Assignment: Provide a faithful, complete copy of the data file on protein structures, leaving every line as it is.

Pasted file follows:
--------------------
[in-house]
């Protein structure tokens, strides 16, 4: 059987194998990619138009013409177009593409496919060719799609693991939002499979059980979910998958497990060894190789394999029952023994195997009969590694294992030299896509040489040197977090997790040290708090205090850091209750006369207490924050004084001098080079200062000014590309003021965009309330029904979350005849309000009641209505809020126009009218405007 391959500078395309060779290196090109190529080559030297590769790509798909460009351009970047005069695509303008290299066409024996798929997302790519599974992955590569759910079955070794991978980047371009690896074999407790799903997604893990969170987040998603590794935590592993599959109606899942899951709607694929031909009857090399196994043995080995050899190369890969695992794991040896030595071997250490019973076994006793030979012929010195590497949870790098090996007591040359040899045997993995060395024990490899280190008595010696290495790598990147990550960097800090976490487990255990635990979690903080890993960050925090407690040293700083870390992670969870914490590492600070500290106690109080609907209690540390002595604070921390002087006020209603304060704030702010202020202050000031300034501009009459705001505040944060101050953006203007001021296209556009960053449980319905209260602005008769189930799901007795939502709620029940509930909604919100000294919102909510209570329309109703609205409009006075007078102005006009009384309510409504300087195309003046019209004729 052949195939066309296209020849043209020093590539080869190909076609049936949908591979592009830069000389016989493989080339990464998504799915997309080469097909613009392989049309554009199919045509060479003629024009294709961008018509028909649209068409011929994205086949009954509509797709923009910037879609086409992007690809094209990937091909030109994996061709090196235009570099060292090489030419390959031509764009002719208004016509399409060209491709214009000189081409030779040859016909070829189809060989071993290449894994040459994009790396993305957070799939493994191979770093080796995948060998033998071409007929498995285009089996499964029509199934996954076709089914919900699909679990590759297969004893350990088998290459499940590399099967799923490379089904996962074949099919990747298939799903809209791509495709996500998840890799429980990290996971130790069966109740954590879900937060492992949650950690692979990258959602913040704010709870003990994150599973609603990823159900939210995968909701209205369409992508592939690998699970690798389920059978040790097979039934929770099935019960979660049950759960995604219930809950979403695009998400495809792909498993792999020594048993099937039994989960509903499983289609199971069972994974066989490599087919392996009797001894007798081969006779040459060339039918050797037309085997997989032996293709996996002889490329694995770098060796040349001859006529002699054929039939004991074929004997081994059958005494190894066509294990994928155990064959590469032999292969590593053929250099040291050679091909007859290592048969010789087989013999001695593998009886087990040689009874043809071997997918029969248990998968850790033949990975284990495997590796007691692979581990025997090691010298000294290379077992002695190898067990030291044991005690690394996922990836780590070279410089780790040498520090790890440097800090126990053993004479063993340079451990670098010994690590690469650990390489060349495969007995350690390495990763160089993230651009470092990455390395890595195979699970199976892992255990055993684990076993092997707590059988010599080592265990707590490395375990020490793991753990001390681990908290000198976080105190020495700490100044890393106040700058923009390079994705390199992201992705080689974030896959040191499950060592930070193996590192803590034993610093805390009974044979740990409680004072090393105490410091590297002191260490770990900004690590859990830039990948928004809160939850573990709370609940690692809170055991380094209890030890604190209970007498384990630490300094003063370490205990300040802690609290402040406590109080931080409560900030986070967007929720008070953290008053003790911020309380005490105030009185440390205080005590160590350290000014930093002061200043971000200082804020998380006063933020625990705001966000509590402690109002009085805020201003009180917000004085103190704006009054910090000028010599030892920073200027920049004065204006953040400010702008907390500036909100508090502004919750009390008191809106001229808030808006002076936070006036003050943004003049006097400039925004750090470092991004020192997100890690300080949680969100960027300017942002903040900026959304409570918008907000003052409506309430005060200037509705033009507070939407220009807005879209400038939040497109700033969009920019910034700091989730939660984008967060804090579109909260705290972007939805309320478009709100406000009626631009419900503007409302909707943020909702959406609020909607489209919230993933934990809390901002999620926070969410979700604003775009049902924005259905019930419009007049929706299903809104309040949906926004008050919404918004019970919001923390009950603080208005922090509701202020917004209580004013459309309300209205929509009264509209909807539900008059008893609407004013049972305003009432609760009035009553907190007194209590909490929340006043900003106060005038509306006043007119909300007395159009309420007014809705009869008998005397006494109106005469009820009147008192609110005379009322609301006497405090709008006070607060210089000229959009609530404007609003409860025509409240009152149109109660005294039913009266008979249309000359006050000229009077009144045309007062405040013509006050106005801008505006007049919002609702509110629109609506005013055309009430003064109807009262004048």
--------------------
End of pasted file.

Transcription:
[in-house]
């Protein structure tokens, strides 16, 4: 059987194998990619138009013409177009593409496919060719799609693991939002499979059980979910998958497990060894190789394999029952023994195997009969590694294992030299896509040489040197977090997790040290708090205090850091209750006369207490924050004084001098080079200062000014590309003021965009309330029904979350005849309000009641209505809020126009009218405007 391959500078395309060779290196090109190529080559030297590769790509798909460009351009970047005069695509303008290299066409024996798929997302790519599974992955590569759910079955070794991978980047371009690896074999407790799903997604893990969170987040998603590794935590592993599959109606899942899951709607694929031909009857090399196994043995080995050899190369890969695992794991040896030595071997250490019973076994006793030979012929010195590497949870790098090996007591040359040899045997993995060395024990490899280190008595010696290495790598990147990550960097800090976490487990255990635990979690903080890993960050925090407690040293700083870390992670969870914490590492600070500290106690109080609907209690540390002595604070921390002087006020209603304060704030702010202020202050000031300034501009009459705001505040944060101050953006203007001021296209556009960053449980319905209260602005008769189930799901007795939502709620029940509930909604919100000294919102909510209570329309109703609205409009006075007078102005006009009384309510409504300087195309003046019209004729 052949195939066309296209020849043209020093590539080869190909076609049936949908591979592009830069000389016989493989080339990464998504799915997309080469097909613009392989049309554009199919045509060479003629024009294709961008018509028909649209068409011929994205086949009954509509797709923009910037879609086409992007690809094209990937091909030109994996061709090196235009570099060292090489030419390959031509764009002719208004016509399409060209491709214009000189081409030779040859016909070829189809060989071993290449894994040459994009790396993305957070799939493994191979770093080796995948060998033998071409007929498995285009089996499964029509199934996954076709089914919900699909679990590759297969004893350990088998290459499940590399099967799923490379089904996962074949099919990747298939799903809209791509495709996500998840890799429980990290996971130790069966109740954590879900937060492992949650950690692979990258959602913040704010709870003990994150599973609603990823159900939210995968909701209205369409992508592939690998699970690798389920059978040790097979039934929770099935019960979660049950759960995604219930809950979403695009998400495809792909498993792999020594048993099937039994989960509903499983289609199971069972994974066989490599087919392996009797001894007798081969006779040459060339039918050797037309085997997989032996293709996996002889490329694995770098060796040349001859006529002699054929039939004991074929004997081994059958005494190894066509294990994928155990064959590469032999292969590593053929250099040291050679091909007859290592048969010789087989013999001695593998009886087990040689009874043809071997997918029969248990998968850790033949990975284990495997590796007691692979581990025997090691010298000294290379077992002695190898067990030291044991005690690394996922990836780590070279410089780790040498520090790890440097800090126990053993004479063993340079451990670098010994690590690469650990390489060349495969007995350690390495990763160089993230651009470092990455390395890595195979699970199976892992255990055993684990076993092997707590059988010599080592265990707590490395375990020490793991753990001390681990908290000198976080105190020495700490100044890393106040700058923009390079994705390199992201992705080689974030896959040191499950060592930070193996590192803590034993610093805390009974044979740990409680004072090393105490410091590297002191260490770990900004690590859990830039990948928004809160939850573990709370609940690692809170055991380094209890030890604190209970007498384990630490300094003063370490205990300040802690609290402040406590109080931080409560900030986070967007929720008070953290008053003790911020309380005490105030009185440390205080005590160590350290000014930093002061200043971000200082804020998380006063933020625990705001966000509590402690109002009085805020201003009180917000004085103190704006009054910090000028010599030892920073200027920049004065204006953040400010702008907390500036909100508090502004919750009390008191809106001229808030808006002076936070006036003050943004003049006097400039925004750090470092991004020192997100890690300080949680969100960027300017942002903040900026959304409570918008907000003052409506309430005060200037509705033009507070939407220009807005879209400038939040497109700033969009920019910034700091989730939660984008967060804090579109909260705290972007939805309320478009709100406000009626631009419900503007409302909707943020909702959406609020909607489209919230993933934990809390901002999620926070969410979700604003775009049902924005259905019930419009007049929706299903809104309040949906926004008050919404918004019970919001923390009950603080208005922090509701202020917004209580004013459309309300209205929509009264509209909807539900008059008893609407004013049972305003009432609760009035009553907190007194209590909490929340006043900003106060005038509306006043007119909300007395159009309420007014809705009869008998005397006494109106005469009820009147008192609110005379009322609301006497405090709008006070607060210089000229959009609530404007609003409860025509409240009152149109109660005294039913009266008979249309000359006050000229009077009144045309007062405040013509006050106005801008505006007049919002609702509110629109609506005013055309009430003064109807009262004048």